According to the French official statistics agency (INSEE), economic activity and household spending in France is currently at about 65 percent of the usual activity levels due to the coronavirus epidemic. Regarding the future, they foresee a reduction of economic activity by 12 percentage points this quarter and a yearly 3 percentage points reduction, though according to them it’s too early to try to predict what’s going to happen with economic activity.
The INSEE also published the business climate composite indicator, which was at 105 last month and above its long term average. The employment climate indicator also stood at 105, also above its long term mean. Yesterday they also reported that the public debt and deficit levels were smaller than expected.
“Compared to January, the business climate has gained one point in retail trade and in services. It is stable in building construction and in manufacturing. In all sectors, the business climate stands above its long-term average,” stated the INSEE in its report.
The French government is aiming to spend about 2 percent of France’s gross domestic product (about 45 billion euro) to face the economic effects of the outbreak. Most of that money is being spent on payroll charges and deferred taxes for businesses as well as payments for businesses that put their workers on reduced schedules. Besides this, they’re assigning about 15 percent of its GDP (approximately 300 billion euros ) for corporate borrowing from commercial banks, to keep liquidity levels. There are currently 25,233 infected individuals, and the death toll stands at 1,331.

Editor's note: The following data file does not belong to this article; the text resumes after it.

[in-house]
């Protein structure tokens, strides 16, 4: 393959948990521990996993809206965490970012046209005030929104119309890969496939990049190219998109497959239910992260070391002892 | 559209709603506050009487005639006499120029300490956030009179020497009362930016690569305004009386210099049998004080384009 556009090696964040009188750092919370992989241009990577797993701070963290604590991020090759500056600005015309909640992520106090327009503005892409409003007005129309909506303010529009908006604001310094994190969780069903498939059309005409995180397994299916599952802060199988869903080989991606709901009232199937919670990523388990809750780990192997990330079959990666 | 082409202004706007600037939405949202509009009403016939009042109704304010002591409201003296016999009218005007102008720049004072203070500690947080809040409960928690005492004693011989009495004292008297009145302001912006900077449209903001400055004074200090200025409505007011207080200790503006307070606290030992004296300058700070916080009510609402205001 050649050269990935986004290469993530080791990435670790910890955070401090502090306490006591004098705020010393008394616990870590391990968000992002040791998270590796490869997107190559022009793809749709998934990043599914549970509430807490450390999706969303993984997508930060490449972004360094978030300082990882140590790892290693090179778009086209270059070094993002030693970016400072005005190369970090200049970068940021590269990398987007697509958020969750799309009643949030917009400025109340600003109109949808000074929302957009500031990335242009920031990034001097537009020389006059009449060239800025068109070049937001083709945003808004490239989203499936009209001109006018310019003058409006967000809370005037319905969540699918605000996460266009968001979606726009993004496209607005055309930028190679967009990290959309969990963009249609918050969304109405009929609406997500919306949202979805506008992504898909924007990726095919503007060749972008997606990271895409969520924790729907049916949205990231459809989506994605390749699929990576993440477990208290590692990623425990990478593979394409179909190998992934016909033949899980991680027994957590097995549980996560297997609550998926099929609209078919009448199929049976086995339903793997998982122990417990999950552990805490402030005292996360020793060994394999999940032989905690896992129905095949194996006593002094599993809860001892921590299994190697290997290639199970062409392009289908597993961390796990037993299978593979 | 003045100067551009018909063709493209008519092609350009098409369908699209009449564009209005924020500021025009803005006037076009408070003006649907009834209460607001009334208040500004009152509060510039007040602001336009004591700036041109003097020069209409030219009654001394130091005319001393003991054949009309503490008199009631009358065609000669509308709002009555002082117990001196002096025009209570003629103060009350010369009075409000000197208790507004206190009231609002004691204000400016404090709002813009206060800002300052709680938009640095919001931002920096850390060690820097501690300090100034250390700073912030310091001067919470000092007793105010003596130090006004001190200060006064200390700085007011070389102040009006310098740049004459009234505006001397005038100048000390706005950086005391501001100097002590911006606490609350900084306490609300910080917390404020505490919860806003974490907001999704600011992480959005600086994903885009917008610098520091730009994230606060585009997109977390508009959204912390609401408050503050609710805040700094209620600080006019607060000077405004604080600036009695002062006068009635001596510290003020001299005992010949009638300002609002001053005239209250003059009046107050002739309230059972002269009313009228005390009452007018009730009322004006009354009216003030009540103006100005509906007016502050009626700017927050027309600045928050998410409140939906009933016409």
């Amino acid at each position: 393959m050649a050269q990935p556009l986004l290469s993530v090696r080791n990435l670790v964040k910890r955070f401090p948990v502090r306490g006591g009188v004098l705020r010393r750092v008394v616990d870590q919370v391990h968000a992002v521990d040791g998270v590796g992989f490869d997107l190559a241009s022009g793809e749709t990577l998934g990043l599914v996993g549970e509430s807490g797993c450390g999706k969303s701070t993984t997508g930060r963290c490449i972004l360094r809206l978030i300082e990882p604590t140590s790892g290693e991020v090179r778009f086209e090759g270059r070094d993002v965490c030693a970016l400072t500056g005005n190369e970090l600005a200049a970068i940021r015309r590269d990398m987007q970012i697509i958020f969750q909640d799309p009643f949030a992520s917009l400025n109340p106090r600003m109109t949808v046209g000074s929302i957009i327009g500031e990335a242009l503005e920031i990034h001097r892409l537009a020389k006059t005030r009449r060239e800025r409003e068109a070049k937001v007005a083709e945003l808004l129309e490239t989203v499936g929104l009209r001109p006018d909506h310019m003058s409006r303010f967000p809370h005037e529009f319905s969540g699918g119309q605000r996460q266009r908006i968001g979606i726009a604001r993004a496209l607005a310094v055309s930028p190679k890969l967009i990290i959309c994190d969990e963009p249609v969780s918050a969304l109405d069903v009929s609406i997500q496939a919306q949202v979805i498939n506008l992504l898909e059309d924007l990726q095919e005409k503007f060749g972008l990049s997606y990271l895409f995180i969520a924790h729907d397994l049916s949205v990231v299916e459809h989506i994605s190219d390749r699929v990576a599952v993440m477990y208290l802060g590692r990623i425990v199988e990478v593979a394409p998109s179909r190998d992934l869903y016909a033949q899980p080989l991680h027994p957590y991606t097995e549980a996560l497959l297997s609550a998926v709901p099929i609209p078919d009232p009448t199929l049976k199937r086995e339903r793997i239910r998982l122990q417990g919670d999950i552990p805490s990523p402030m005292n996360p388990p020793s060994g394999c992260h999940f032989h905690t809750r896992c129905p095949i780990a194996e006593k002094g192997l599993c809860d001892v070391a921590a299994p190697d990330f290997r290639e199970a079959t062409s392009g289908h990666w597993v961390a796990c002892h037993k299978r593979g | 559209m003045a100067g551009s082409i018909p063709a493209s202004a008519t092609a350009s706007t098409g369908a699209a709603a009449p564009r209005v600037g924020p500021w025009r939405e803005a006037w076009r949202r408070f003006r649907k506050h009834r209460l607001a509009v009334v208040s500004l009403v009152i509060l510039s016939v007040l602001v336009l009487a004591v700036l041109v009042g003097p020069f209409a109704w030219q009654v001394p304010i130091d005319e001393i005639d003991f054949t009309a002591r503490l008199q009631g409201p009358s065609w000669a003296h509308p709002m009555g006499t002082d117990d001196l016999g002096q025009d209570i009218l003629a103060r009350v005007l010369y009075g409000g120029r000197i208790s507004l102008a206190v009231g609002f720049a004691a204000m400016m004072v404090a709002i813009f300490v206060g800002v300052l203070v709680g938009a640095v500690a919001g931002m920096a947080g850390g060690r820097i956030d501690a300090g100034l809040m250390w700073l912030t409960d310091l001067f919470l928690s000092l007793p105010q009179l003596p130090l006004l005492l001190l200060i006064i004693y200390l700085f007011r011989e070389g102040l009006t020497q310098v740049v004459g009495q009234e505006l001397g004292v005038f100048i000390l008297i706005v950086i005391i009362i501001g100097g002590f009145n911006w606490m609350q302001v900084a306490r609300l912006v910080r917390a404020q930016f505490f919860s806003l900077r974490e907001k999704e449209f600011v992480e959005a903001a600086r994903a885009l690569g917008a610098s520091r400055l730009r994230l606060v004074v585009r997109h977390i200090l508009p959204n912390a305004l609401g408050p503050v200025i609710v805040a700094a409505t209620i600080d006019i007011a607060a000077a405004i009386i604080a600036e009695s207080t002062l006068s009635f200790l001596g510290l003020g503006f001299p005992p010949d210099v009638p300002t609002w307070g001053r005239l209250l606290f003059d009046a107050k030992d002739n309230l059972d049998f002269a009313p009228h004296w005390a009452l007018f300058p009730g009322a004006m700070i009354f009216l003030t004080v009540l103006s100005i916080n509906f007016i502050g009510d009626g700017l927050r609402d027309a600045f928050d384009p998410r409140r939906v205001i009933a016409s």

ECB is not Limiting its Bond Purchases
Meanwhile, the European Central Bank claimed on a text they released recently that they won’t impose purchase limits on themselves regarding their bond purchasing scheme. Besides this, they announced that they’re expanding the list of eligible securities as well as permitting the purchase of debt with a maturity of at least 70 days and discarding the prohibition of purchasing no more than 33 percent of any country’s debt, relaxing their previous standards.
“The ECB faces legal risks and a political backlash down the road, but this historic decision is consistent with the initial PEPP announcement including the ECB’s commitment to revisiting self-imposed limits,” stated an analyst at Pictet Group.
By 7:54 GMT the Euro went up by 0.27 percent against the US dollar, hitting the 1.0909 level. Conversely, it advanced 0.01 percent against the Swiss Franc, hitting the 1.0628 level. On the other hand, the Euro went down by 0.36 percent against the Japanese Yen, falling to the 120.54 level.